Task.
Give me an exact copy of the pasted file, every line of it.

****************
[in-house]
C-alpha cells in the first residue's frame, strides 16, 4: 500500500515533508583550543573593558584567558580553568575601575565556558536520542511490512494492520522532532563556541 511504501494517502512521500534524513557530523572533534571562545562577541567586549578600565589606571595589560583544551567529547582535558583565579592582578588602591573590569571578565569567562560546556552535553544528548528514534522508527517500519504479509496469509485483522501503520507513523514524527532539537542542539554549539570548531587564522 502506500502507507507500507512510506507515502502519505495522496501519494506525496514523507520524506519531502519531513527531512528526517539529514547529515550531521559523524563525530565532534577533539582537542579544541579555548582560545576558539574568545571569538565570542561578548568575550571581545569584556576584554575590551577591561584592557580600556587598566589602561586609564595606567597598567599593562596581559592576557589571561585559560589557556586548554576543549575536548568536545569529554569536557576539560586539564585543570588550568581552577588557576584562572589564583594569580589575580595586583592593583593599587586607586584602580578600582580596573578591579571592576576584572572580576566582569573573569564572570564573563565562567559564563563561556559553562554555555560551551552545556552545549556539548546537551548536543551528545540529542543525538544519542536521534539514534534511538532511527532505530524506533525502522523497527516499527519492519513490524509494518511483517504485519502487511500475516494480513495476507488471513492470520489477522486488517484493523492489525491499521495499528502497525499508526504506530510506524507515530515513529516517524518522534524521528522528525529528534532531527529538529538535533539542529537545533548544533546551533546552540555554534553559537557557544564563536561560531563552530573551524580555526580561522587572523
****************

[in-house]
C-alpha cells in the first residue's frame, strides 16, 4: 500500500515533508583550543573593558584567558580553568575601575565556558536520542511490512494492520522532532563556541 511504501494517502512521500534524513557530523572533534571562545562577541567586549578600565589606571595589560583544551567529547582535558583565579592582578588602591573590569571578565569567562560546556552535553544528548528514534522508527517500519504479509496469509485483522501503520507513523514524527532539537542542539554549539570548531587564522 502506500502507507507500507512510506507515502502519505495522496501519494506525496514523507520524506519531502519531513527531512528526517539529514547529515550531521559523524563525530565532534577533539582537542579544541579555548582560545576558539574568545571569538565570542561578548568575550571581545569584556576584554575590551577591561584592557580600556587598566589602561586609564595606567597598567599593562596581559592576557589571561585559560589557556586548554576543549575536548568536545569529554569536557576539560586539564585543570588550568581552577588557576584562572589564583594569580589575580595586583592593583593599587586607586584602580578600582580596573578591579571592576576584572572580576566582569573573569564572570564573563565562567559564563563561556559553562554555555560551551552545556552545549556539548546537551548536543551528545540529542543525538544519542536521534539514534534511538532511527532505530524506533525502522523497527516499527519492519513490524509494518511483517504485519502487511500475516494480513495476507488471513492470520489477522486488517484493523492489525491499521495499528502497525499508526504506530510506524507515530515513529516517524518522534524521528522528525529528534532531527529538529538535533539542529537545533548544533546551533546552540555554534553559537557557544564563536561560531563552530573551524580555526580561522587572523